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Debt Relief under Chapters 7, 11 and 13 of the Bankruptcy Code

– Bankruptcy

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Good judgment comes from experience, and experience coms from bad judgment.

- Rita Mae Brown

Chapter 7 - Liquidation

If you are unemployed, or underemployed, and can no longer pay your debts, a Chapter 7 bankruptcy may give you the fresh start you need to recover from a financial hardship. A Chapter 7 may result in the Court forgiving, or Discharging,” your unsecured debts such as credit cards, lawsuits, medical bills, and other debts. If you qualify, you could be debt free in as little as two months. 

Chapter 13 - Adjustment of Debts of an Individual with Regular Income

Chapter 13, often referred to as “reorganization” or a wage earner’s plan, allows individuals who do not qualify for a Chapter 7 to benefit from the discharge of some of their debts they can not afford. Chapter 13 also allows you to resolve financial matters such as Mortgage Foreclosure, Tax debt owed to the Internal Revenue Service (IRS), and even workout options for Student Loans. Chapter 13 cases allow you to propose a payment plan that pays what you can afford for up to five years, and can potentially discharge or forgive amounts you can’t afford to pay over that period of time. 

Chapter 11 - Reorganization

Similar to a Chapter 13, Chapter 11 allows you to extend the plan period potentially over five years. This may assist individuals that need more time to get up to date on their mortgages, and other debts that cannot be discharged or forgiven.   


It starts with you. If you have an attorney, discuss getting the case in front of a mediator as soon as possible. The earlier in the lawsuit or dispute, the better, as fees and costs can begin to accrue quickly. 

Once you have decided to attend mediation, your attorney can reach out to the other side in an attempt to have them agree on attending mediation, and selecting a mediator. Even if the other side doesn’t agree, your attorney can always ask the Court to Order mediation. Most Courts in Florida send both parties to mediation, even if only one asks.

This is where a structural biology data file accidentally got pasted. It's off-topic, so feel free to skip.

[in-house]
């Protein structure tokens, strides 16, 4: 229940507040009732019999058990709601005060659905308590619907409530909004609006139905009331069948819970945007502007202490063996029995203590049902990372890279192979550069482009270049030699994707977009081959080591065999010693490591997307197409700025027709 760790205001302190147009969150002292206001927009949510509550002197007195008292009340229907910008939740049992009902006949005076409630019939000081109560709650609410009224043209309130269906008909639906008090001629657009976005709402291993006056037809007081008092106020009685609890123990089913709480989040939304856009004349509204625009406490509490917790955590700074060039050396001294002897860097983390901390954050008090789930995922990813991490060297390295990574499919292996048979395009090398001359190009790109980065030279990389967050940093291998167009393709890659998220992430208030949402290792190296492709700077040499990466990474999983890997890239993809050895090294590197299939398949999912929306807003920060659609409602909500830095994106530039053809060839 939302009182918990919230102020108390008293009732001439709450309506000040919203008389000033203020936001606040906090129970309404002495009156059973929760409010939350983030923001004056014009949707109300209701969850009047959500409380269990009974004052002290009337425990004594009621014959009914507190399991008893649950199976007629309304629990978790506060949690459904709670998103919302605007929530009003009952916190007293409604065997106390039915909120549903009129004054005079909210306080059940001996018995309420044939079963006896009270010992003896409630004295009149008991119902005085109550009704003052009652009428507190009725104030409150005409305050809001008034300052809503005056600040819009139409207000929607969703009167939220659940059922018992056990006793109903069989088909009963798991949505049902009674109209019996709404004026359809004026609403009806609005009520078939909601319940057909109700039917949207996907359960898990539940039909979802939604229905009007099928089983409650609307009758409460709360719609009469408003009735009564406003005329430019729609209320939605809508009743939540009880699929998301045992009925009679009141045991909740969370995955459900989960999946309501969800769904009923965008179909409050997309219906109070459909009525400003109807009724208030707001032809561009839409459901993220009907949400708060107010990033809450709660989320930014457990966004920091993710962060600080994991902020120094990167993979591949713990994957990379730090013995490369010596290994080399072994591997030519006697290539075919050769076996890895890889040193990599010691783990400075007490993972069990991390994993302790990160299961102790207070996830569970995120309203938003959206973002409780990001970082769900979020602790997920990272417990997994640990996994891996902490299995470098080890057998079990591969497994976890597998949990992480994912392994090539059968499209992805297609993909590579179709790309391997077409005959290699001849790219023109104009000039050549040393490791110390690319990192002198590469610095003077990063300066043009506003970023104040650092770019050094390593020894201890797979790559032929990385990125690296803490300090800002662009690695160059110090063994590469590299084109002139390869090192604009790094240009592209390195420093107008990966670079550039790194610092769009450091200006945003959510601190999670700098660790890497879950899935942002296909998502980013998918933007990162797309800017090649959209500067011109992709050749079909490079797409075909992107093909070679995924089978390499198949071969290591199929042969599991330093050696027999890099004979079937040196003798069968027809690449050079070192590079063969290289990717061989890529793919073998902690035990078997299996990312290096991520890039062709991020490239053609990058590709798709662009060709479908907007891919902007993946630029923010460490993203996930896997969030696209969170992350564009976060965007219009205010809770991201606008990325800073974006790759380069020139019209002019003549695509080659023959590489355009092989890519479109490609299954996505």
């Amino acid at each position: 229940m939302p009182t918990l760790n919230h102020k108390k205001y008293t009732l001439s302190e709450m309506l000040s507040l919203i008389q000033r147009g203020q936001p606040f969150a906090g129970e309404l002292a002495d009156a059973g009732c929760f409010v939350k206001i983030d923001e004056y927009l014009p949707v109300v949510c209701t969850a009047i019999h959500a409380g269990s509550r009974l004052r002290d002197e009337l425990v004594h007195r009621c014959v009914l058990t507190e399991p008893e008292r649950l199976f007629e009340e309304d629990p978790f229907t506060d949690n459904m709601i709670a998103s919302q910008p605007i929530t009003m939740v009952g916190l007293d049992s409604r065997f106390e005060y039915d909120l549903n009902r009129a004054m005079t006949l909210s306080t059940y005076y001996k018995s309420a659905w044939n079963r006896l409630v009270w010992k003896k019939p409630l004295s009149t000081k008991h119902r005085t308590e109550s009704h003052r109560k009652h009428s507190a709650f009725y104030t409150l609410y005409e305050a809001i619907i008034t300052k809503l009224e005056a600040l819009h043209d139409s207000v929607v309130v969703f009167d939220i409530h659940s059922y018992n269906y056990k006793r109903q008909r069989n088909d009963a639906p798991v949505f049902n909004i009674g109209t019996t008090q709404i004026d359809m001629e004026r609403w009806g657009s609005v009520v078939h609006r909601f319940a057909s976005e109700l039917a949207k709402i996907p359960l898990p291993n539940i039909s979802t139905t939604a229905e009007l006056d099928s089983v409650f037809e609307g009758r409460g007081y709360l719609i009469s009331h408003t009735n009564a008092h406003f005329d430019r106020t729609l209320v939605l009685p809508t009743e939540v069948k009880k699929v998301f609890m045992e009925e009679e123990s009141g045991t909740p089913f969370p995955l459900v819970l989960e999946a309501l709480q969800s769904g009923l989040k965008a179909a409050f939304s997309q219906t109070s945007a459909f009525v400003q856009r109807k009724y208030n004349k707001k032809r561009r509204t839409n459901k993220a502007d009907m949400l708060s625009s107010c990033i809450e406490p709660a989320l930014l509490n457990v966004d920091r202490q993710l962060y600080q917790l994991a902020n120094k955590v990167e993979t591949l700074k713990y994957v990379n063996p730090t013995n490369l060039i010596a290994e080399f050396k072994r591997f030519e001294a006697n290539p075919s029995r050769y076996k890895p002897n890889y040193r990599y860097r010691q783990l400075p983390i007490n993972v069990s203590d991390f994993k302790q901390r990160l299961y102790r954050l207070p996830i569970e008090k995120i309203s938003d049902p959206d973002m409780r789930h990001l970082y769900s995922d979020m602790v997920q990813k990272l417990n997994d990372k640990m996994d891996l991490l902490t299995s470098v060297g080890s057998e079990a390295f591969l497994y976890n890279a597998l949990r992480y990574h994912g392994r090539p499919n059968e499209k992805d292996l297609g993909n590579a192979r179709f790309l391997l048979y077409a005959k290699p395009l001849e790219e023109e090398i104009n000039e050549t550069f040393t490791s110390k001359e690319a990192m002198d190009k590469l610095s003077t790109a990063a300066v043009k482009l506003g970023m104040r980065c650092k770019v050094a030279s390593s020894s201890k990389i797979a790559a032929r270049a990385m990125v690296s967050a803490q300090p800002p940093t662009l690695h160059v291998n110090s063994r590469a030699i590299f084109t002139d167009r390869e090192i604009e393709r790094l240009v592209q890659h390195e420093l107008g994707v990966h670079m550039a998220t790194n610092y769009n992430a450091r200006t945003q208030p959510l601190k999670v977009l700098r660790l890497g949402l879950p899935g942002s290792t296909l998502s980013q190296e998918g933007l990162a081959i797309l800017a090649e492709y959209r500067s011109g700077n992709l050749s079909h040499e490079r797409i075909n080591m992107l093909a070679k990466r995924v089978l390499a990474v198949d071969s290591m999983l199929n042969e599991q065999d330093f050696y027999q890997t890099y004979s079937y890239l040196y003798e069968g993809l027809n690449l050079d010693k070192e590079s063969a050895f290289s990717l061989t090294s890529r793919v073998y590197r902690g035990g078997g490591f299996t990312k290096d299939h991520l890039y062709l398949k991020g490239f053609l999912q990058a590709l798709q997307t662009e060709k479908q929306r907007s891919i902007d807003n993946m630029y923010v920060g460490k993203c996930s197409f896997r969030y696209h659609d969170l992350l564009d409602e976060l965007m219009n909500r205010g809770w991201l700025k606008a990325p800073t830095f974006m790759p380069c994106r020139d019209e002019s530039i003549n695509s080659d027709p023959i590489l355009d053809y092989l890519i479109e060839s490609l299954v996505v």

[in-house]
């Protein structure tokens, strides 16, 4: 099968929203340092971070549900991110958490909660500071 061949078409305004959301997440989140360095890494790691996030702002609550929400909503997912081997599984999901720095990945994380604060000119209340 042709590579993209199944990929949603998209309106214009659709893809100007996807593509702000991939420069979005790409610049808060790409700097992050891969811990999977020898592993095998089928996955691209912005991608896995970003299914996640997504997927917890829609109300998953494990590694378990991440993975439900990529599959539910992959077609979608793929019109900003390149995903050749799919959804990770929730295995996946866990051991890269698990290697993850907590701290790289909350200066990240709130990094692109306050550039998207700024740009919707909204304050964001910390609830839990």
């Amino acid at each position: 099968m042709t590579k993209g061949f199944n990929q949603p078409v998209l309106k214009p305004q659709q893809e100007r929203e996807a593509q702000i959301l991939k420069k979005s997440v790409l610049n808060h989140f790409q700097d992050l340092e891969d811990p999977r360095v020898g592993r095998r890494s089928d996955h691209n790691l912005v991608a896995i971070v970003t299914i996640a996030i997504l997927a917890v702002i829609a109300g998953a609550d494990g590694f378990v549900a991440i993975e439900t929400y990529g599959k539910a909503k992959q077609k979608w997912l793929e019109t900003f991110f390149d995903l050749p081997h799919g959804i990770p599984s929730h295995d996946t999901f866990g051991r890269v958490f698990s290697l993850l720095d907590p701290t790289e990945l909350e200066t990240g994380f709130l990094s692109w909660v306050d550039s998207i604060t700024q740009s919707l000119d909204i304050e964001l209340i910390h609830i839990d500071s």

Once at the neutral setting, if you asked for the mediation, your willingness to settle, and put aside the emotions associated with your dispute, will save you time and money in the long run. If you were a party that did not want to attend mediation, approach the process with an openness, knowing you haven’t waived any rights or claims by attending, but realize that you could end this dispute that very same day, at a lesser cost than if it continues in Court, or even goes to Trial.

Most lawsuits are resolved by agreement or settlement. Many of those settlements are reached at mediation. Going to trial is usually very costly and time consuming. Many litigants get “sticker shock” when their attorneys tell them the required retainers for proceeding to trial. Mediation can save you all that expense and time. 




Discuss mediation with your attorney, or contact me regarding your case.


Schedule your mediation conference online at one of our Florida locations, telephonically, or at a location everyone agrees on.